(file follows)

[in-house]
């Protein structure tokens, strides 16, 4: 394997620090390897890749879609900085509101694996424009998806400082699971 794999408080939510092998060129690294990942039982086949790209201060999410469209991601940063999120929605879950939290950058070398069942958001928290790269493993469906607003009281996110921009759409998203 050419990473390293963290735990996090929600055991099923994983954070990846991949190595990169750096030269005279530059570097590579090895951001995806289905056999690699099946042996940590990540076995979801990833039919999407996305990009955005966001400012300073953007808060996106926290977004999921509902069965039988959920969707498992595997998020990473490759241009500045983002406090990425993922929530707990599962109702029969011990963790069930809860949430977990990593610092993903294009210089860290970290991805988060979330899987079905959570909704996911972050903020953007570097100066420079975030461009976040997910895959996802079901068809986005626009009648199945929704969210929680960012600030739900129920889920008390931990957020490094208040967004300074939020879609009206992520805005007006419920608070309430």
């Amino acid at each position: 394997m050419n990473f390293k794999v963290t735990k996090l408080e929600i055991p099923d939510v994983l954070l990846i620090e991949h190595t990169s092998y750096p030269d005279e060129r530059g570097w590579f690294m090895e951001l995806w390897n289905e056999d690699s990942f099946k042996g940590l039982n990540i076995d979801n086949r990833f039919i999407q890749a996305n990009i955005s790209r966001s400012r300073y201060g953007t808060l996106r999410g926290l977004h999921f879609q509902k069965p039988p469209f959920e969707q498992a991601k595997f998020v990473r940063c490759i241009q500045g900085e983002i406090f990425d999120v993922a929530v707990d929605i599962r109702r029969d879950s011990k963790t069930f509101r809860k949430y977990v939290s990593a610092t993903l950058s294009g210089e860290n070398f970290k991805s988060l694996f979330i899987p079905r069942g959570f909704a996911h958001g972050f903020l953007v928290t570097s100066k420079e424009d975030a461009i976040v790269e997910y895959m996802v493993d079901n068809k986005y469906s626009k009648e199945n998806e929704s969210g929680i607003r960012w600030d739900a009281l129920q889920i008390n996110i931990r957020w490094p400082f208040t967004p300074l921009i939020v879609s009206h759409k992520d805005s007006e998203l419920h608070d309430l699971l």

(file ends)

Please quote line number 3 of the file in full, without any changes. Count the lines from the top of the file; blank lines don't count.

């Amino acid at each position: 394997m050419n990473f390293k794999v963290t735990k996090l408080e929600i055991p099923d939510v994983l954070l990846i620090e991949h190595t990169s092998y750096p030269d005279e060129r530059g570097w590579f690294m090895e951001l995806w390897n289905e056999d690699s990942f099946k042996g940590l039982n990540i076995d979801n086949r990833f039919i999407q890749a996305n990009i955005s790209r966001s400012r300073y201060g953007t808060l996106r999410g926290l977004h999921f879609q509902k069965p039988p469209f959920e969707q498992a991601k595997f998020v990473r940063c490759i241009q500045g900085e983002i406090f990425d999120v993922a929530v707990d929605i599962r109702r029969d879950s011990k963790t069930f509101r809860k949430y977990v939290s990593a610092t993903l950058s294009g210089e860290n070398f970290k991805s988060l694996f979330i899987p079905r069942g959570f909704a996911h958001g972050f903020l953007v928290t570097s100066k420079e424009d975030a461009i976040v790269e997910y895959m996802v493993d079901n068809k986005y469906s626009k009648e199945n998806e929704s969210g929680i607003r960012w600030d739900a009281l129920q889920i008390n996110i931990r957020w490094p400082f208040t967004p300074l921009i939020v879609s009206h759409k992520d805005s007006e998203l419920h608070d309430l699971l």